Amazing Spider-Man #697
Issue 700 is a mere 3 issues away for Amazing Spider-Man, but before he can get “Superior”, Spidey has to deal with a double dose of Hobgoblin in this week’s #697. Concluding “War Of The Goblins”, writers Dan Slott and Christos Gage deliver a very satisfying ending, negating my fears that this would be a rush job ending like the previous “Alpha” storyline.
Peter Parker and his boss, Max Modell, are on the run from Roderick Kingsley and Phil Urich, both men who are also The Hobgoblin, and are also currently fighting over who is the “real” Hobgoblin. As this is going on, Peter and Max finally locate one of Norman Osborne’s Goblin Bunkers, the secrets of which Urich Hobby is after for the Kingpin. Seeing the inside of Osborne’s hideout was very cool, and a good reminder that even though he’s become a Lex Luthor like threat to the Marvel Universe, he’s still first and foremost a Spider-Man villain. Artist Giuseppe Camuncoli does an excellent job filling in the lair with numerous references to Osborne’s past with Spidey, and there’s even a nice surprise cameo as well. Camuncoli’s delivers once again on the art front, however there are some panels where Peter looks oddly shaped, causing me to check the beginning of the book to make sure that Humberto Ramos didn’t fill in on some pages.
Yes, this is another three part event, but as I mentioned earlier, “Goblin War” doesn’t feel like it’s rushed at all. Perhaps this is because Slott had assistance from Gage, but this issue moves along at a great pace and never once feels like something was cut out to make everything fit into three issues. There’s a slight hint into the upcoming issue 698, but there’s really nothing here that’s essential for people looking for clues for issue 700.
Ho. Lee. SH*T.
Pardon my French, but Scott Snyder and Greg Capullo have done it again. At this point it’s moot to call this one of the best comics on the stands, but, this is one of the best comics on the stands. Of course this will be spoiler free, but Batman and Joker finally meet mano a mano, and man, is it a doozy. We see the ramifications of last issue’s encounter between Alfred and the Joker, and the fallout from that incident ramps up the tension in this book even more. Just when you think the tension can’t get any higher from there, then Snyder drops the biggest bomb in comics since Walking Dead #48. The promos all say that The Joker is playing for keeps this time, and this issue solidifies it. My only complaint is that this book doesn’t come out nearly as much as it should.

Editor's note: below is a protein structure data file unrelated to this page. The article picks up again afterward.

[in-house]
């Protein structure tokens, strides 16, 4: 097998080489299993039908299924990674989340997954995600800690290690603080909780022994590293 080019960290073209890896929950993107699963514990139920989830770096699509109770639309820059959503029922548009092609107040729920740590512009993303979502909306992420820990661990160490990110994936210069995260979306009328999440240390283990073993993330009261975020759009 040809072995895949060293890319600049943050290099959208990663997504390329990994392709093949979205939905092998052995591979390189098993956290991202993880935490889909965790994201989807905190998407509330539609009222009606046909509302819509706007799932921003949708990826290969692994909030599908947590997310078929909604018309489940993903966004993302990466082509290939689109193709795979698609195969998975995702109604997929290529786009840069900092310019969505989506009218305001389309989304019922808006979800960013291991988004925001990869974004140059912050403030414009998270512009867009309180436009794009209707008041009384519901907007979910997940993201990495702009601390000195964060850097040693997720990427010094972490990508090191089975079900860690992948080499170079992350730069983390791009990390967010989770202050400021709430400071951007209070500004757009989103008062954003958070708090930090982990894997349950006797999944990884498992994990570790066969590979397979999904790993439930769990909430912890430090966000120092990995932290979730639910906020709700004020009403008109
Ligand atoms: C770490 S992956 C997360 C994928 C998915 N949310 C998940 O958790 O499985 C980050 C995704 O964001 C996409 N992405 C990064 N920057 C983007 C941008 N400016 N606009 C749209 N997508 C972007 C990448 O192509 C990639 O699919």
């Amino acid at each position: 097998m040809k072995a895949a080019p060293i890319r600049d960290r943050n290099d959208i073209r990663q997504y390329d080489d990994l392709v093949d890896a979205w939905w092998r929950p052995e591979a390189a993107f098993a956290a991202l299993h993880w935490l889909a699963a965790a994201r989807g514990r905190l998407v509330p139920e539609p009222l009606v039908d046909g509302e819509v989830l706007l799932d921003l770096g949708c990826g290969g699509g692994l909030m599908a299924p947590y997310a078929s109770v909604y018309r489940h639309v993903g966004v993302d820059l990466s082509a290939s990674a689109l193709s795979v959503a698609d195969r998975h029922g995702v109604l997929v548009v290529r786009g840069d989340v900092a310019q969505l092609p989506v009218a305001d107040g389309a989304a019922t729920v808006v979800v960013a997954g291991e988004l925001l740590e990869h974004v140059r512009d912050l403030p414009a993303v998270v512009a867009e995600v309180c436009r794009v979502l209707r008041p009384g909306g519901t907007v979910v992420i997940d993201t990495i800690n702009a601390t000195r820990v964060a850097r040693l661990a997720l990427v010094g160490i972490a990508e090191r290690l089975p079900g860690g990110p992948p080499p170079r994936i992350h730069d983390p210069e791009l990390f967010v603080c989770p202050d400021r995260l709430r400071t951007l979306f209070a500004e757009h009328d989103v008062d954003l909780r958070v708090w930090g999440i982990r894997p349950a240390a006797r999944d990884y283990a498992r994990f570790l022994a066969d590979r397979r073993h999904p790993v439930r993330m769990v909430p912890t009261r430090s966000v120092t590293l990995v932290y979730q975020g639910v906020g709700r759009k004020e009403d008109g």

Brain K. Vaughan and Fiona Staples’ Saga finally returns from its “creative break” to continue the story of Marko and Alana, who we last saw leaving their planet on a wooden spaceship, with Marko’s parents appearing on board. Vaughn opens the issue with a flashback to Marko’s youth. While this doesn’t move the plot forward right away, it does give us some interesting background into Marko and the culture of his race.
We’re then flashed forward to the present, where Marko and Alana have it out with Marko’s parents, who just murdered their ghostly “babysitter” Izabel. Marko decides to go after her, entering a strange kinda-sorta alternate dimension. His mom follows, leaving Alana and Marko’s father behind. While his father seems innocent and kind at first, by issue’s end you may have some different feelings towards him.
Saga‘s return may not quite have been worth the nearly 2 month wait, but hey, even a “good” issue of Saga is better than most books on the stands. Brian K. Vaughan and Fiona Staples have created such a unique world in only seven issues that I don’t mind when we take our time with the plot. Half the fun of this series is seeing what kind of insane aliens and planets Vaughan and Staples throw at us each month.
Jonwahizzle is a jack of all trades: Educator, comic book slinger for Jetpack Comics, and member of Another Let Down. Follow him on twitter and check out his blog, The Collective: Examples of Nerdery for more!